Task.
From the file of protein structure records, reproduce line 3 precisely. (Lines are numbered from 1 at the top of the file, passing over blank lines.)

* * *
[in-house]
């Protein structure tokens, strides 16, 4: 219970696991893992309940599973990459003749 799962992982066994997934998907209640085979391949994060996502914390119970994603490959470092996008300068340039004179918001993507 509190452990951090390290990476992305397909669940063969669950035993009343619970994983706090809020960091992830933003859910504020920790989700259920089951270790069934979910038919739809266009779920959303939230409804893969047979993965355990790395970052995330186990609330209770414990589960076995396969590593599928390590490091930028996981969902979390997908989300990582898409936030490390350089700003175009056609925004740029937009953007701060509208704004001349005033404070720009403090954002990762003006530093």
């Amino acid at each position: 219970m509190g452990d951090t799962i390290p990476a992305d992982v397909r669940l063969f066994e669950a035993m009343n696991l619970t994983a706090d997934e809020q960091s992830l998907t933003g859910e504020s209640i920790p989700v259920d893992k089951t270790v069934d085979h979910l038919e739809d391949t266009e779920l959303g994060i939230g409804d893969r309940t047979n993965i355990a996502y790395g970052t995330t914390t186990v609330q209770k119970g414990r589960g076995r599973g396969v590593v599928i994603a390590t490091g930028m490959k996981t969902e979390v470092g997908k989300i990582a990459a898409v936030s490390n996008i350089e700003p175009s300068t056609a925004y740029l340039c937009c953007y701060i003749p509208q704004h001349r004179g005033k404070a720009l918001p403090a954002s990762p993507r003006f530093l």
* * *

């Amino acid at each position: 219970m509190g452990d951090t799962i390290p990476a992305d992982v397909r669940l063969f066994e669950a035993m009343n696991l619970t994983a706090d997934e809020q960091s992830l998907t933003g859910e504020s209640i920790p989700v259920d893992k089951t270790v069934d085979h979910l038919e739809d391949t266009e779920l959303g994060i939230g409804d893969r309940t047979n993965i355990a996502y790395g970052t995330t914390t186990v609330q209770k119970g414990r589960g076995r599973g396969v590593v599928i994603a390590t490091g930028m490959k996981t969902e979390v470092g997908k989300i990582a990459a898409v936030s490390n996008i350089e700003p175009s300068t056609a925004y740029l340039c937009c953007y701060i003749p509208q704004h001349r004179g005033k404070a720009l918001p403090a954002s990762p993507r003006f530093l």